3-4-3 can easily transition into a 5-4-1 when the team is not in possession and entirely focuses on defending. But, on the other hand, the fluidity of the formation also lets the team attack with more players than in a formation like, let’s say, the aforementioned 4-2-3-1.

By having a fluid squad, the opposition might be confused from time to time. The defending team will probably have difficulties in marking certain zones or players, which will then help the team playing 3-4-3 find space and create chances.

The central part of the field will, in this case, be stacked, which will help the team by breaking down the opposing team’s strategy.

The main issue with the formation, though, are two things:

  1. It’s a physically demanding formation – this means that the players will face difficulties playing every game at the same level. They need to go up and down the field constantly. The reason why Chelsea was dominating at the time was because of N’Golo Kante – the CDM who is a proper powerhouse.
  1. Not everyone can adapt to it – you might have world-class players who dominate certain positions, but they cannot perform well in several areas. So you need to focus on having a roster that can provide players who are maybe not top-tier but who are solid in playing both, let’s say, a full-back, an outside midfielder, and a winger.

You probably get the idea why 3-4-3 is not used as often as some of its more famous counterparts like 4-2-3-1 and 4-4-2. You just need to have a good roster and a proper coach to utilize its potential fully.


3-5-2 is a formation that is quite similar to the previously mentioned 3-4-3 with a couple of minor differences. The idea here is to constantly outnumber the opposition, whether in the offensive or the defensive phase.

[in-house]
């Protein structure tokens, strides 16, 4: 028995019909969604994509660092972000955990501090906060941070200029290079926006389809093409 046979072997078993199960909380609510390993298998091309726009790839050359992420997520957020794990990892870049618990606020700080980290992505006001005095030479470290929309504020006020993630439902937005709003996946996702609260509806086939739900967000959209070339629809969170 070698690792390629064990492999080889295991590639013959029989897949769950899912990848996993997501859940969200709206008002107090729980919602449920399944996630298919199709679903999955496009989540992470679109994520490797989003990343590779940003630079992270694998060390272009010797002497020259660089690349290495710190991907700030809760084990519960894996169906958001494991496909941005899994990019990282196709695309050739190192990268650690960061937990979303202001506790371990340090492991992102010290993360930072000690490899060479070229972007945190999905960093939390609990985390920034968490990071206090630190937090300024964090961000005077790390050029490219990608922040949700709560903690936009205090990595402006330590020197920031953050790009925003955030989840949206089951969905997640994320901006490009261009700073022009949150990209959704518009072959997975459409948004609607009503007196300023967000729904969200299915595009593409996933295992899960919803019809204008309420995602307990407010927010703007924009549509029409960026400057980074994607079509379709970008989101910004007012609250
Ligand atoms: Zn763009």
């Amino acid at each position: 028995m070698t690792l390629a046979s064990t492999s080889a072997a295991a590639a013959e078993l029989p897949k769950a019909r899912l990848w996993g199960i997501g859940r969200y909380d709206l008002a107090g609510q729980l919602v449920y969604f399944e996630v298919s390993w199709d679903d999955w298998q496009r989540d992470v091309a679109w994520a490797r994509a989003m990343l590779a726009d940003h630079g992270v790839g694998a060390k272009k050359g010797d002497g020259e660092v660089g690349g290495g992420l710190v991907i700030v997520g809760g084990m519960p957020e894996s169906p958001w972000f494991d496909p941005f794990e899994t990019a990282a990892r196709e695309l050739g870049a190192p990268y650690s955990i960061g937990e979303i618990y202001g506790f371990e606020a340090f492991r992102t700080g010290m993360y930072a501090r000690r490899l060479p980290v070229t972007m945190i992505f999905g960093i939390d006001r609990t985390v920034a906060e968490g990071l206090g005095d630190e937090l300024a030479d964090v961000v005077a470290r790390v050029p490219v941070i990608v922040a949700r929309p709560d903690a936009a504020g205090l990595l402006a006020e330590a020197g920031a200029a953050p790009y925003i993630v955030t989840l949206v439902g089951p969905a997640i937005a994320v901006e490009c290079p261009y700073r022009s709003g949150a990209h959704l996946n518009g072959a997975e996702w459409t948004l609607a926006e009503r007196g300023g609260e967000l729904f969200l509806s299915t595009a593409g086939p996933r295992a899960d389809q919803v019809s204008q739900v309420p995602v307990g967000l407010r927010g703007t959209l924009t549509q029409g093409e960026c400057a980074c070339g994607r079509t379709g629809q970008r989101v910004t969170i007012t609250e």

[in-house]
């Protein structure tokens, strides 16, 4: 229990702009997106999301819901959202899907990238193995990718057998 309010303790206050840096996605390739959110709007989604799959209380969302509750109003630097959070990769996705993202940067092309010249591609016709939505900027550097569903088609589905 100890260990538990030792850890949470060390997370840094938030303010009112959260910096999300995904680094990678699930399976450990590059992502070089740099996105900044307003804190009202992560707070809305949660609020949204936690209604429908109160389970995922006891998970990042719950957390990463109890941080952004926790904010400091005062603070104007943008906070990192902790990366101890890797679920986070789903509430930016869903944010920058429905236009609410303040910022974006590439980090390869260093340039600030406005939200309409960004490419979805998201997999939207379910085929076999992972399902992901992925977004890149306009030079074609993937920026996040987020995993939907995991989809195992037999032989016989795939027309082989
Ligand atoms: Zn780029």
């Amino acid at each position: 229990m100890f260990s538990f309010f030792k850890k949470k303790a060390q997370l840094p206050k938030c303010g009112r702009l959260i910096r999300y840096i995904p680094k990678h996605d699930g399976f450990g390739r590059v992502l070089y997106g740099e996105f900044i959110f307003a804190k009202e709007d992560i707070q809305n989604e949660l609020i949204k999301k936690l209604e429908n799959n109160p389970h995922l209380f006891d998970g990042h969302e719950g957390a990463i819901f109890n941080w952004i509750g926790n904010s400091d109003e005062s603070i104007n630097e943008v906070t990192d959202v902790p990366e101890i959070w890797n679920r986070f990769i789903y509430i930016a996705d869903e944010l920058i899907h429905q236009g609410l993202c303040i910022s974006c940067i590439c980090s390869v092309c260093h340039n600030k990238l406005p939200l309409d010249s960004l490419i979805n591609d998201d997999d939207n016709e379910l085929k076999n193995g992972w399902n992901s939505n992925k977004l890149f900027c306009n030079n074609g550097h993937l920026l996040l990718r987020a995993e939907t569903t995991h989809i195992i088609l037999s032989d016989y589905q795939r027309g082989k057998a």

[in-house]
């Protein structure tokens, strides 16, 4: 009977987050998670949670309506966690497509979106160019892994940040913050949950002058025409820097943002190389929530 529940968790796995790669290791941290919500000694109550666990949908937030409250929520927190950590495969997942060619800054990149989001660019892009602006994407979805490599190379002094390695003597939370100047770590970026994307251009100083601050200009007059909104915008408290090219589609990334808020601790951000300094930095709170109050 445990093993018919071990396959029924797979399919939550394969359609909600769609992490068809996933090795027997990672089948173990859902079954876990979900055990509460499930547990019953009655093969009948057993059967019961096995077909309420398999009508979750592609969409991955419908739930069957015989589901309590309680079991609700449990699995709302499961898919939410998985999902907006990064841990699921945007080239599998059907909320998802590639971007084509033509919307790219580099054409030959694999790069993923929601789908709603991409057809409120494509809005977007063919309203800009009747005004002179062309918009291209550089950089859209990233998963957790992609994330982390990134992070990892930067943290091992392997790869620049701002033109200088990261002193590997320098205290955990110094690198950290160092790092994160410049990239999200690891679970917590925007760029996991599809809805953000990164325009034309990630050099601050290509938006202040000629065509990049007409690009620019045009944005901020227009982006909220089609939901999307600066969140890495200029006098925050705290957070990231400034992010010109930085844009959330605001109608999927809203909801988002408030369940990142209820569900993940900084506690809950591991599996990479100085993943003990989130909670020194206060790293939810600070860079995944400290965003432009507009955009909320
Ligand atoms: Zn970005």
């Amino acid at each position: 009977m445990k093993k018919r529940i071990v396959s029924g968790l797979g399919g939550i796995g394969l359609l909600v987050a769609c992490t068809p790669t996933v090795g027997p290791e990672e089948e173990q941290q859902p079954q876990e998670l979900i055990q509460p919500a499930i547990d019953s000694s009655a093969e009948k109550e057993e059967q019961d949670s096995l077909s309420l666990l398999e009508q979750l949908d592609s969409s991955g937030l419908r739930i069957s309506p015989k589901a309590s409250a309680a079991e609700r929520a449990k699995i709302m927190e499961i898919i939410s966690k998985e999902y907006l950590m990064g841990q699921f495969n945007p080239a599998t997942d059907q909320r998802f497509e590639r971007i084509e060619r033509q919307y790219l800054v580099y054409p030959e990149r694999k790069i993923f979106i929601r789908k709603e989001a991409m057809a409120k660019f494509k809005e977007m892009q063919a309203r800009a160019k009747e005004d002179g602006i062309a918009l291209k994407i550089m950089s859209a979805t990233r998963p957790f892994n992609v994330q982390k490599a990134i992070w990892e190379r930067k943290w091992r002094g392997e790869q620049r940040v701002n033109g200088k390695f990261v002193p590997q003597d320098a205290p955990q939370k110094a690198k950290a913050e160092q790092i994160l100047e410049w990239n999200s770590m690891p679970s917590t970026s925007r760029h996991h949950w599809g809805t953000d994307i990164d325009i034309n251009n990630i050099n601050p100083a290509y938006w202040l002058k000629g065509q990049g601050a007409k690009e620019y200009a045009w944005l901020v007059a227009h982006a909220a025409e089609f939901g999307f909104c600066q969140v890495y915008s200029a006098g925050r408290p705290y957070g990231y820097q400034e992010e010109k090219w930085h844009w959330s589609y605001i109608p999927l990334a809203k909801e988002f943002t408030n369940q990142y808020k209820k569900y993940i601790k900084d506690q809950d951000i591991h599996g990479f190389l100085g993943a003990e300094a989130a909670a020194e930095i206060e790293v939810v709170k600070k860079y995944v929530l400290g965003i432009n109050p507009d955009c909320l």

By having two central midfielders, one offensive midfielder, and two strikers, 3-5-2 gives a bit more control in the midfield. For example, the 3-4-3 relies on two central midfielders, two wingers, and one striker. That means that 3-4-3 uses three attackers, while 3-5-2 uses only two. In this case, the central attacking midfielder could provide more help in the defensive phase than, for example, the two offensively-oriented wingers in 3-4-3.

Everyone else on the field has to be somewhat versatile and fit to play in 3-5-2 as well. If your wingbacks cannot run up and down the field for the whole 90 minutes, the strategy collapses. That’s because the wingbacks are the team’s powerhouses – the most critical positions on the field. There aren’t many other formations that heavily rely on a single position as much as 3-5-2 and 3-4-3 do.


As strange as it might seem, there are instances in which specific teams play with formations that include only two players at the back. A reasonably old formation, 2-3-5, was first introduced in the 1880s. At the time, a soccer match in which teams played with only two classic defenders and five attackers guaranteed plenty of goals.

Having only two defensive players was swiftly abandoned almost a hundred years ago. But then, people realized how easy it was to concede, and the soccer world started to focus more on the defensive strategy.


We can’t have a comprehensive list of the best soccer formations without mentioning a strategy that deploys five players at the back.

Even though formations requiring five defenders are not as popular and effective as the ones mentioned above, we can still see some pretty unique strategies worldwide that deploy 5-3-2.

5-3-2 mostly resembles 3-4-3 and 3-5-2 since it heavily relies on wingbacks and their importance on the sides of the field. The three central midfielders give a somewhat stronger defensive line and better control of the midfield.

The power in numbers makes the difference here, and unlike many standard formations, it requires specific players. That’s why 5-3-2 mainly works in a controlled environment and is, so to speak, a niche formation.


As we mentioned initially, it’s pretty hard to pick only one formation and call it the best soccer formation ever. With that in mind, we believe every soccer team should master three formations: 4-3-3, 4-2-3-1, and 3-4-3 (and its variation in the form of 3-5-2).

Imagine a team that can easily transition from, let’s say, 3-5-2 into 4-3-3 while still keeping its composure. That team will most likely dominate the match and become a threat to any squad anywhere in the world.

Feel free to make this guide your starting point to an already reasonably complex world of soccer formations and strategies, and good luck in learning more and more about the beautiful game.